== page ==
When he observed that through a revolving door arrangement, military leaders go to work in industries and the government keeps hiring industry leaders into various positions, President Eisenhower talked about "military industrial complex." Such transference of skill and wisdom perpetuated a system that blocked fresh ideas from outside. He saw a danger in this arrangement. Thinking of the leaders of military, industry and government ran in a similar line which in later years produced the Vietnam War. Now, even if the engagements in Iraq and Afghanistan have not been complete we have ventured into Niger. Had the four soldiers not been killed there the engagement in this African country would not have been known to the public for some time. A military engagement - publicly declared or not - is said to be a president's prerogative for the sake of national defense. Who knows more about defending the country than the Generals?

Right now President Trump has placed three supremely confident Generals in three strategic positions. General Kelly is his Chief of Staff. General Matisse is the Secretary of Defense and General McMaster heads Homeland Security. Both Kelly and Matisse are retired; McMaster is not. It is solid proof that Trump has a great deal of respect for the military. As a boy he went to a military school but later as a young man stayed away from conscription by deferment. Others fought in a jungle and got killed or killed others. Many others protested on the streets of the United States against the War. Trump during this tumultuous time with "great sacrifice" collected rents for his father and slowly built his real estate empire. Without ever commanding anything he is now the Commander in Chief. The experience of giving orders to real Generals for anyone with his background is a dream come true.

In the current situation the Generals, according to Senator Crocker of Tennessee, are standing between the country and "chaos". Yet, handing over too much power to military personnel also has its inherent danger. American military personnel are conditioned to accept civilian authority. They do what the policymakers tell them to do. But when military men/women are asked to make decisions in civilian terms, in spite of their Ph.D. in history and political science, their decisions are bound to reflect their life-long training. And that is a very big danger for any country. Whenever a nation has depended on its military leaders for civilian causes it has weakened its civilian institutions. As Secretaries of State neither Colin Powell nor Alexander Haig did a stellar job in spite of their stellar careers in the military. Haig was fired from the job and Powell pushed us into Iraq without checking facts.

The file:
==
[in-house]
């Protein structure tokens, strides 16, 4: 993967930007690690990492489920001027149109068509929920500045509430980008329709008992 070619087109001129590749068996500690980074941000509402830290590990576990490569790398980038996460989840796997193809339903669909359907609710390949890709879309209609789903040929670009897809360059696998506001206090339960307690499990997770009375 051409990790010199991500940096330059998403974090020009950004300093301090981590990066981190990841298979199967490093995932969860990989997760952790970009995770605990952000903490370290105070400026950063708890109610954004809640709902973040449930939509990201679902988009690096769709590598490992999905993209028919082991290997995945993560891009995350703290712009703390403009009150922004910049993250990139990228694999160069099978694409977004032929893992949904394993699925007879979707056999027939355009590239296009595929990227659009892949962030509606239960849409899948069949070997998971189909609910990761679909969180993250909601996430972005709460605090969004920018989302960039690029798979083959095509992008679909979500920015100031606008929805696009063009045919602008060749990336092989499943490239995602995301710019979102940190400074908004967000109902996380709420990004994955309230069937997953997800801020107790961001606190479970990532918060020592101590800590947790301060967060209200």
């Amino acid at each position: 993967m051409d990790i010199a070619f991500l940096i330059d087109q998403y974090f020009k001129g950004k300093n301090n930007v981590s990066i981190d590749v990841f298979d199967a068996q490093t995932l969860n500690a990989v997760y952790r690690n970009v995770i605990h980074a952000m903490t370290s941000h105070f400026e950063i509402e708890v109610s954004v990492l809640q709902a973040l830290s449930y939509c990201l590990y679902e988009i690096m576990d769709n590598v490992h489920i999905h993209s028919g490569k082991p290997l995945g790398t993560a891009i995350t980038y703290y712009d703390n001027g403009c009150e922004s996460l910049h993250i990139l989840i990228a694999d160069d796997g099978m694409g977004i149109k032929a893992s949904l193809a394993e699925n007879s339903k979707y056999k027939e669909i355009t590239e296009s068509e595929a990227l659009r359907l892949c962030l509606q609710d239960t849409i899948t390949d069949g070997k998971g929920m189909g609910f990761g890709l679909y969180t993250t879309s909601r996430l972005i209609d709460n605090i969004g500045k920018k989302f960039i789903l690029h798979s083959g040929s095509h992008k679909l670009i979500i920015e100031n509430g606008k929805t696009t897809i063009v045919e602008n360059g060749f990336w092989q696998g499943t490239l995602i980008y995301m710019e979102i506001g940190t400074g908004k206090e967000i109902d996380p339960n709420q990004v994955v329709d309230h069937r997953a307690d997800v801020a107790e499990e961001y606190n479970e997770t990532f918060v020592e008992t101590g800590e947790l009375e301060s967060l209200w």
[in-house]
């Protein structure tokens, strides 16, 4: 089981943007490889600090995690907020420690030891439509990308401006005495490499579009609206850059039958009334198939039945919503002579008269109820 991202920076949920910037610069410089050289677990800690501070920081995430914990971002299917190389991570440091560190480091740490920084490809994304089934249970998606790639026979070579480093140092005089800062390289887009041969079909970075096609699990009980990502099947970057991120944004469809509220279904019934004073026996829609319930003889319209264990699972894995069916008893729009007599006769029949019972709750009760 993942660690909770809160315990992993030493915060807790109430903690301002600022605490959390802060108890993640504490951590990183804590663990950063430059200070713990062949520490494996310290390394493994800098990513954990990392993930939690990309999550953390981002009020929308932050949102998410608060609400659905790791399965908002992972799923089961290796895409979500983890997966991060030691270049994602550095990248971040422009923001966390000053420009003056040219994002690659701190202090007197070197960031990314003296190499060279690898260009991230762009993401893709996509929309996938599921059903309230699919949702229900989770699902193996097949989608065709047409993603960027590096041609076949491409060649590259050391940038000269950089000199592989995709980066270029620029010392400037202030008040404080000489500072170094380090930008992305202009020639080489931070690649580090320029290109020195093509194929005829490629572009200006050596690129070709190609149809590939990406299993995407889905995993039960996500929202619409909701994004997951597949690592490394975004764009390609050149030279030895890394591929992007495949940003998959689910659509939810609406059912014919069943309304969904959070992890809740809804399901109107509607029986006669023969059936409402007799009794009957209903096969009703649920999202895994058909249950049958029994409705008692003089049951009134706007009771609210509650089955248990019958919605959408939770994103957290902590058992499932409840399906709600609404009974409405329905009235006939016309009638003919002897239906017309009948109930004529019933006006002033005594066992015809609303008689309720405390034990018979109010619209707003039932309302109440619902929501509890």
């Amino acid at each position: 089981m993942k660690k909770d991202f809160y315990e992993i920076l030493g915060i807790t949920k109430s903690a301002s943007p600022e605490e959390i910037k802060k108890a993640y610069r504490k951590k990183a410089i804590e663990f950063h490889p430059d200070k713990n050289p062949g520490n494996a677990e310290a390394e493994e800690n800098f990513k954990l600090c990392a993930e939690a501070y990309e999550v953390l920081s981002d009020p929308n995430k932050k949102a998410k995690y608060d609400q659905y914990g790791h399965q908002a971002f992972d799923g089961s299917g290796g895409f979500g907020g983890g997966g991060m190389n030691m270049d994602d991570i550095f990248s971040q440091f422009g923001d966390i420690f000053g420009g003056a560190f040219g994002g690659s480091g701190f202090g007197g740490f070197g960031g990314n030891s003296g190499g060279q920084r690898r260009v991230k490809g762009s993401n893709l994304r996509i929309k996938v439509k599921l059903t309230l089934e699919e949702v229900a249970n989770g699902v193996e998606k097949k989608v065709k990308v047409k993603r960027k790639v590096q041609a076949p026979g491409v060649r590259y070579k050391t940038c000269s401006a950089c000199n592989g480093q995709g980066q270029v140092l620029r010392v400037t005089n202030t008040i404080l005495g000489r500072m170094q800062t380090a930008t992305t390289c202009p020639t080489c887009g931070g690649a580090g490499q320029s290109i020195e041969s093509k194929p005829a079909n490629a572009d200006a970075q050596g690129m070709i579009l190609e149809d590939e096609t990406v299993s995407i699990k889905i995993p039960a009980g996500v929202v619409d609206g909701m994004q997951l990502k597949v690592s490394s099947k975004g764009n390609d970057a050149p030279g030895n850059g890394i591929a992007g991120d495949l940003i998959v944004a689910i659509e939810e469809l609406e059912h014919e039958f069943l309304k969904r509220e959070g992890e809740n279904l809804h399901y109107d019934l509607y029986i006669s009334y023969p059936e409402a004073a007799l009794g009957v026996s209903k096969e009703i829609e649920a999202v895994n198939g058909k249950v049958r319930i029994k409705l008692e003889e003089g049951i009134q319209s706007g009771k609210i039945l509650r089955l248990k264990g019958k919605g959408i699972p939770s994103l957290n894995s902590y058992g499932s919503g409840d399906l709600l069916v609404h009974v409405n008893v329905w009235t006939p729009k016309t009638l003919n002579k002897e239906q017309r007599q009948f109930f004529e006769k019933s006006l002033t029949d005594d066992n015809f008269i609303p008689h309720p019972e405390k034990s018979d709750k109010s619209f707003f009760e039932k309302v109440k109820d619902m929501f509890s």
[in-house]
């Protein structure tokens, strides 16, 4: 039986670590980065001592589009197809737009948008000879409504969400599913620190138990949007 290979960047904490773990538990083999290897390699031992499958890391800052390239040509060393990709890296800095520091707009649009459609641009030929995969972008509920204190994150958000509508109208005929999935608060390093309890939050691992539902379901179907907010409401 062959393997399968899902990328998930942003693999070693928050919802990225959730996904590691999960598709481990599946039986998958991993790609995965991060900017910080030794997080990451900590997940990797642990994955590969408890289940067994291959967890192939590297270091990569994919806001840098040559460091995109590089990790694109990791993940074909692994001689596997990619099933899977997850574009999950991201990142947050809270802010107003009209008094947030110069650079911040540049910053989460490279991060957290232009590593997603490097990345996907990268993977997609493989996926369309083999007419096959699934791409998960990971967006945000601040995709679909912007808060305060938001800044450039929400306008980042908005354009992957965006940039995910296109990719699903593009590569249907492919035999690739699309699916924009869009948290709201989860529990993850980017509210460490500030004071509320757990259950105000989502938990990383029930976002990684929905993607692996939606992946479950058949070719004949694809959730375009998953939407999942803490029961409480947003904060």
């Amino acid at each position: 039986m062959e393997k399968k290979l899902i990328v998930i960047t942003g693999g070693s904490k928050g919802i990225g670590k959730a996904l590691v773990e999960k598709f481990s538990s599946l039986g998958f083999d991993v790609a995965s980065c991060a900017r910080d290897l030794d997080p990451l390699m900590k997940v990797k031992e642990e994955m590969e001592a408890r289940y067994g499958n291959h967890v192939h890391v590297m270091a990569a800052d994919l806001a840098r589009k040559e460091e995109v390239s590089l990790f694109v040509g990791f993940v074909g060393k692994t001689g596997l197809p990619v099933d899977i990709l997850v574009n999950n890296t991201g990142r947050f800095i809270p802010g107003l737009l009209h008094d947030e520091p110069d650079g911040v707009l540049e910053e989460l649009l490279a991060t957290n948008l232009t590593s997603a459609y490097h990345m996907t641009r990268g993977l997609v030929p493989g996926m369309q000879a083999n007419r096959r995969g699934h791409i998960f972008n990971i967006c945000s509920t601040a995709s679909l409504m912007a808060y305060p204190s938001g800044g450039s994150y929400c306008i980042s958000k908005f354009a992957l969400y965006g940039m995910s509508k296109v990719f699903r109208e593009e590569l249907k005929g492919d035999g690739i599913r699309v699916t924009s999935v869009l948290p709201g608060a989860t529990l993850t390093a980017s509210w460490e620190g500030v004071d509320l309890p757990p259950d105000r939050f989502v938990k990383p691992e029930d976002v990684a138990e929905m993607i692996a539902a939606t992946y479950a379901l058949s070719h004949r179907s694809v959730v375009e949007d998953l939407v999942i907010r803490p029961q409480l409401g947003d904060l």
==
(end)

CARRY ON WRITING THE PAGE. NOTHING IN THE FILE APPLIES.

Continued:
Those who wield power at any time or place tend to grab more of it. The military as an institution is not an exception to this rule. If our civilian leaders want to keep civilian institutions intact and use them in their proper roles then they should not reach out to the military as a short cut. In many countries, coups have happened right under the nose of the top officers. The American military is too civilized to entertain an idea of taking over the government but civilians in power could do plenty of damage to the working of their democracy. Having lost faith in democratic norms or institutions is one of them.

Democracy does not always run in a straight line. It is messy and more often than not it zigs and zags in unfamiliar directions. However, this is the best formula for administration man has ever devised. America's founding fathers have made it stronger. Now it is the cry of the entire world. Dissidents in China, Bloggers in Russia and Protesters in the Middle East look up to the people of the US for their sense of exceptionalism. They get inspiration from "We the people". That is why no matter what, we have to devise ways to create a bond with them.

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